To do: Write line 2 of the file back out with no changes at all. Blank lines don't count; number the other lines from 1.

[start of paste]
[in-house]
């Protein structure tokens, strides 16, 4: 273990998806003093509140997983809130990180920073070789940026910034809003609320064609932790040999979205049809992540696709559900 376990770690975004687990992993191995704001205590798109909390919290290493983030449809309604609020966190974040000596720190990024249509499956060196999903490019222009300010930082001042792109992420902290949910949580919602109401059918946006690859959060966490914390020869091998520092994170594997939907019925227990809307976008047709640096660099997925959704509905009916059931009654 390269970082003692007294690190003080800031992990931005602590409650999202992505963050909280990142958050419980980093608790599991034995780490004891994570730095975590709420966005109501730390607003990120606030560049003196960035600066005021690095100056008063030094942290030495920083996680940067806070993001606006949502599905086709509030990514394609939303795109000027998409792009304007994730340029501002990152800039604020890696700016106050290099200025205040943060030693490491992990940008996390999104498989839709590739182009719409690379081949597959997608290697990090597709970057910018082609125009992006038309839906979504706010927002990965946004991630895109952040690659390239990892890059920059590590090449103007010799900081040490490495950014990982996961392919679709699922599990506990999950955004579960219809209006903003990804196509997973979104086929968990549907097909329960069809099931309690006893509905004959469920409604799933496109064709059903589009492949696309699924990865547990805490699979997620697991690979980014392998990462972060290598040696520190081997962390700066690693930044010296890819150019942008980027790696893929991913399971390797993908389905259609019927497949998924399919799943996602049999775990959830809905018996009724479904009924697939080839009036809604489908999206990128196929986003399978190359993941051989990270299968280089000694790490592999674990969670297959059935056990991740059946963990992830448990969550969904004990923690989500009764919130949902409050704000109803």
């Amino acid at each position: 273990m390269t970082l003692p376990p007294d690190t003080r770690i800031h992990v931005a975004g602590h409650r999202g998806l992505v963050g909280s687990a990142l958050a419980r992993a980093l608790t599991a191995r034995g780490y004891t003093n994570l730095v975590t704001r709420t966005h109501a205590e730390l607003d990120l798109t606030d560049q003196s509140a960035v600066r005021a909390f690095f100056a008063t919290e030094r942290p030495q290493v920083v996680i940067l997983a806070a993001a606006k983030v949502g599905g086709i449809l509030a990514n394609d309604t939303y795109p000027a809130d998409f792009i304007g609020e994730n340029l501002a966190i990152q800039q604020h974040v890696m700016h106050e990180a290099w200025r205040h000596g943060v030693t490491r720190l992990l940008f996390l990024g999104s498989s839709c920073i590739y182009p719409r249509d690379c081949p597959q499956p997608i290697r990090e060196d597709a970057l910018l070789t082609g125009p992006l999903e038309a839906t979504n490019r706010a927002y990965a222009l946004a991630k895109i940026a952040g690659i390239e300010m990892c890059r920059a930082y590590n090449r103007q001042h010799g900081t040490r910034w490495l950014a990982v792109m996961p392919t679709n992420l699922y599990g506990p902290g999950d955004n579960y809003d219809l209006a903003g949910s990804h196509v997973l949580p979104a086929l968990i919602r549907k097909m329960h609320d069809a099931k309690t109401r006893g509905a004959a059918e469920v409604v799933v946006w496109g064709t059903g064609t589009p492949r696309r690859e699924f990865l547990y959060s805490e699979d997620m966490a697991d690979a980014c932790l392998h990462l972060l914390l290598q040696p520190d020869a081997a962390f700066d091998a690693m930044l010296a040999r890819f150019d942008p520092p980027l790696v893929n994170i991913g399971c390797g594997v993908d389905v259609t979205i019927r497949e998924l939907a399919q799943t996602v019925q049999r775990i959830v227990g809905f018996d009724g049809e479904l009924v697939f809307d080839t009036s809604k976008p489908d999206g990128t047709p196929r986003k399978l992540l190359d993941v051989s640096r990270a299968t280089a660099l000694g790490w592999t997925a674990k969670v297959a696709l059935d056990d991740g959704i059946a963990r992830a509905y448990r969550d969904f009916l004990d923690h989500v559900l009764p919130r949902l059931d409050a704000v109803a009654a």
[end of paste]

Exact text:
């Protein structure tokens, strides 16, 4: 273990998806003093509140997983809130990180920073070789940026910034809003609320064609932790040999979205049809992540696709559900 376990770690975004687990992993191995704001205590798109909390919290290493983030449809309604609020966190974040000596720190990024249509499956060196999903490019222009300010930082001042792109992420902290949910949580919602109401059918946006690859959060966490914390020869091998520092994170594997939907019925227990809307976008047709640096660099997925959704509905009916059931009654 390269970082003692007294690190003080800031992990931005602590409650999202992505963050909280990142958050419980980093608790599991034995780490004891994570730095975590709420966005109501730390607003990120606030560049003196960035600066005021690095100056008063030094942290030495920083996680940067806070993001606006949502599905086709509030990514394609939303795109000027998409792009304007994730340029501002990152800039604020890696700016106050290099200025205040943060030693490491992990940008996390999104498989839709590739182009719409690379081949597959997608290697990090597709970057910018082609125009992006038309839906979504706010927002990965946004991630895109952040690659390239990892890059920059590590090449103007010799900081040490490495950014990982996961392919679709699922599990506990999950955004579960219809209006903003990804196509997973979104086929968990549907097909329960069809099931309690006893509905004959469920409604799933496109064709059903589009492949696309699924990865547990805490699979997620697991690979980014392998990462972060290598040696520190081997962390700066690693930044010296890819150019942008980027790696893929991913399971390797993908389905259609019927497949998924399919799943996602049999775990959830809905018996009724479904009924697939080839009036809604489908999206990128196929986003399978190359993941051989990270299968280089000694790490592999674990969670297959059935056990991740059946963990992830448990969550969904004990923690989500009764919130949902409050704000109803």